- By Dr Chloé Germaine Buckley

Manchester Metropolitan University’s Games Research Network and The Manchester Centre for Gothic Studies will be hosting Spooky Board Games (The Halloween Board Games Café) at the Royal Exchange Theatre on the 27th October, 11:30am – 1:30pm as part of Manchester’s Halloween in the City celebrations (Check out our 10 Highlights here). But ahead of that, Dr Chloé Germaine Buckley presents some interesting gaming information and ideas:

Why board games? And why horror?

A 2016 Daily Mash article about ‘an outwardly normal couple into board games about farming and diseases’ recently made the rounds on social media, reminding us of the increasing popularity of board-gaming as a hobby. Although many people will be dressing up this Halloween and heading out to party the night away, a sizeable number of us will be staying in the warm, cosying up with friends and family around a table covered in cardboard tokens, plastic miniatures and decks of cards.

In an article for Tabletop Gaming Magazine (“Horror at the Games Table”) Dr Paul Wake (co-founder of the Games Research Network at Manchester Metropolitan University) argues that terror and horror are often evoked in board games these days. No longer does the hobby suggest the cosy nostalgia of classic games such as Monopoly and Risk. Board-gamers today are more likely to be battling hordes of zombies or investigating Eldritch horrors.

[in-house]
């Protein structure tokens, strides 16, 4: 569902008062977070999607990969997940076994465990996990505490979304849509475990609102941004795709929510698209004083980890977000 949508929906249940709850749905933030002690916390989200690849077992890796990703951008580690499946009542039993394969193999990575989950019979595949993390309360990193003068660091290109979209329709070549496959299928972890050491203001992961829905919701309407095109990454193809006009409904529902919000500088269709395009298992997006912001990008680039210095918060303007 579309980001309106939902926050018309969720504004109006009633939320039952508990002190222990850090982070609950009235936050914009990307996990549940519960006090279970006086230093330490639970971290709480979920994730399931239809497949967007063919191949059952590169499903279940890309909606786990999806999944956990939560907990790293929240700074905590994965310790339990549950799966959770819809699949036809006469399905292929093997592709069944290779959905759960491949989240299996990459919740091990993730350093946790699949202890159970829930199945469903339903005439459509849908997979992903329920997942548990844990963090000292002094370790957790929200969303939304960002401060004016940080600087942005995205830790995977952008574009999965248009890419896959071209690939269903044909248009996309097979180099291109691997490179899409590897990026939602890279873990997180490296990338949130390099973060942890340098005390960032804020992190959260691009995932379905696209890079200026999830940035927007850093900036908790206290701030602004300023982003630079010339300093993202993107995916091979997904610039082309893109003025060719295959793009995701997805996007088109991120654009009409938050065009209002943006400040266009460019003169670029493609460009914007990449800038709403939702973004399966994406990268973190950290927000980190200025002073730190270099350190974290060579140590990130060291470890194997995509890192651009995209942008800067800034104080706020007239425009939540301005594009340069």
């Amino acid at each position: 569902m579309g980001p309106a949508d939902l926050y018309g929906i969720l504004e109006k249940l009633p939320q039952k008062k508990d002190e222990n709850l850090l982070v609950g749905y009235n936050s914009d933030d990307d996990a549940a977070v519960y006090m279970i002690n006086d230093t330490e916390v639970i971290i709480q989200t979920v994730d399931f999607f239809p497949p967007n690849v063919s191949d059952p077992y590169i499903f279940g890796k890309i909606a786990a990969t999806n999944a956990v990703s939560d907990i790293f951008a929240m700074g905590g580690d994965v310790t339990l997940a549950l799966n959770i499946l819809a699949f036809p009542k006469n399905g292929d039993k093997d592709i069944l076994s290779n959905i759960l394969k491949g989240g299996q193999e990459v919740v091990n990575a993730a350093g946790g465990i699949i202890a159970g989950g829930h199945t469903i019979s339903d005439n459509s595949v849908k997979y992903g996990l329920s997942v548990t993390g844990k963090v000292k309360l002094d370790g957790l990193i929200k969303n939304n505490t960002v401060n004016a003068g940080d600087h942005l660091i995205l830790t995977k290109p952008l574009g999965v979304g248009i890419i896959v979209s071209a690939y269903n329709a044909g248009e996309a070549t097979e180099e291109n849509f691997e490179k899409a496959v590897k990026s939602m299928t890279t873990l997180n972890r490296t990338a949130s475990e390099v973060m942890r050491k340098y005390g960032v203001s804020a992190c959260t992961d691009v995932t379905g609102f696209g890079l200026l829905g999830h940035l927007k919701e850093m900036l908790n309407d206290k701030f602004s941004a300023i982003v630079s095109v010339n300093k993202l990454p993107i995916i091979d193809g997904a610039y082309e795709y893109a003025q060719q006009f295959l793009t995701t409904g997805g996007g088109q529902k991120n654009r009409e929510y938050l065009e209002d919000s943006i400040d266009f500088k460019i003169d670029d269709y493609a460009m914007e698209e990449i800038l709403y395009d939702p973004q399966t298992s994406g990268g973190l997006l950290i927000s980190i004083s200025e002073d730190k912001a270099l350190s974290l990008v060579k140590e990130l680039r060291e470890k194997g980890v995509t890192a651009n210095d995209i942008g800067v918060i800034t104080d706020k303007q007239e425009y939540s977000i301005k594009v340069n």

So, which are the best gothic- and horror-themed games to enjoy this Halloween?

Betrayal at House on the Hill by Avalon Hill Games

The “traitor mechanic”

Games that designate one player as a secret “traitor” have surged in popularity in recent years. A favourite is Betrayal at House on the Hill (Avalon Hill Games Inc., 2004) that asks players to explore the rooms of a haunted house until one of them - but which one? - is possessed by an evil spirit. “Traitor Mechanic” games afford hours of “fun” in the form of bitter recriminations and rising suspicion as one player works against the rest to win. If you’re a fan of games that can potentially ruin a solid marriage, then try Who Goes There? (Certifiable Games, 2018), named for the short story that inspired John Carpenter’s cult movie The Thing (1982). Marooned on an Antarctic research base, players become vulnerable to infection by “The Thing”. But who is infected? Trust no one...

Party Game

Games for large groups of players are a handy addition to any Halloween house party. There’s nothing like a 20-person game of Werewolves to make your neighbours wonder just what the heck is going on next door. If you’re a fan of deduction, try Dracula’s Feast (Jellybean Games, 2017). You will play guests at a masquerade ball at Castle Dracula. Taking turns to ask one another questions, you must try to work which monsters are in attendance. Are you dancing with the Wolfman? Or, is it the Bride of Frankenstein? The true horror of this game is trying to remember what the other players have said...

Monster Cards from Dracula’s Feast. Photo courtesy of Jellybean Games on Kickstarter

Card Game